Pre-Hispanic people in Mexico built canals under a temple belonging to an ancient Mayan ruler so that his spirt could travel to the underworld. The discovery at the ruin site of Palenque in Mexico under the Temple of Inscriptions, which houses the tomb of the Mayan leader Pakal, suggests the tomb and pyramid were constructed on top of a spring to ensure the king could meet up with spirits who guided the dead to the underworld, the National Anthropology and History Institute announced Monday.
Some researchers had previously believed that carvings along Pakal’s grave site showed him at the controls of a spaceship, indicating his people believed he would travel to other worlds after his death. The tomb, a UNESCO World Heritage Site, was built in 683-702 AD in what is now the southern Mexican state of Chiapas. For centuries, the area made up one of the biggest and most important Mayan city states.
The stone canals travel from under the funeral chamber into an esplanade in front of the temple. Carvings found in the grave say a god “will guide the dead toward the underworld, by submerging into the water so they will be received there,” Arnoldo González de la Cruz , director of archaeology in Palenque, told reporters in a press conference. “There is nothing to do with spaceships.”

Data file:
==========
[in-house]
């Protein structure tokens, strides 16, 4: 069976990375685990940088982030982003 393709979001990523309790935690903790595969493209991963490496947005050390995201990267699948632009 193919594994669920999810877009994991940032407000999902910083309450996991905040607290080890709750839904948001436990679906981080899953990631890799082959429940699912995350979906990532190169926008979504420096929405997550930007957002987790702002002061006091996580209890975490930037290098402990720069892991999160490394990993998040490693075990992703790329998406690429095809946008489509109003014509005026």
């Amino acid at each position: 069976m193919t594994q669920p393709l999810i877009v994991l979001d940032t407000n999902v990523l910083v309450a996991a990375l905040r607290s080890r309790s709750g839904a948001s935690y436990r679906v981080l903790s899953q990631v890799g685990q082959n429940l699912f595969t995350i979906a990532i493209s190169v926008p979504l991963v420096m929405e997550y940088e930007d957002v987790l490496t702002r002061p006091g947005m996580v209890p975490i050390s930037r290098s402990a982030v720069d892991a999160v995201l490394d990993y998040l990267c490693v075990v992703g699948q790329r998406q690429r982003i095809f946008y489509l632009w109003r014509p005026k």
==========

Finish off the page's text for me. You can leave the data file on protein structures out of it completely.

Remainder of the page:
The Temple of Inscriptions dig began in 2012. A camera-equipped robot explored the canals after they were discovered through sonar. The waterway was part of a larger drainage or water supply system for the ancient Mayan people.
"The evidence supports the idea that this temple was built because of the existence of the spring," González said. "They may have reproduced in a symbolic way the sinuous route the king hoped to take to the waters of the Mayan underworld."
Pedro Sanchez Nava, director of archaeology for the National Institute of Anthropology and History, said other pre-Hispanic peoples in Mexico also valued flowing water.
“There is this allegorical meaning for water ... where the cycle of life begins and ends,” he said.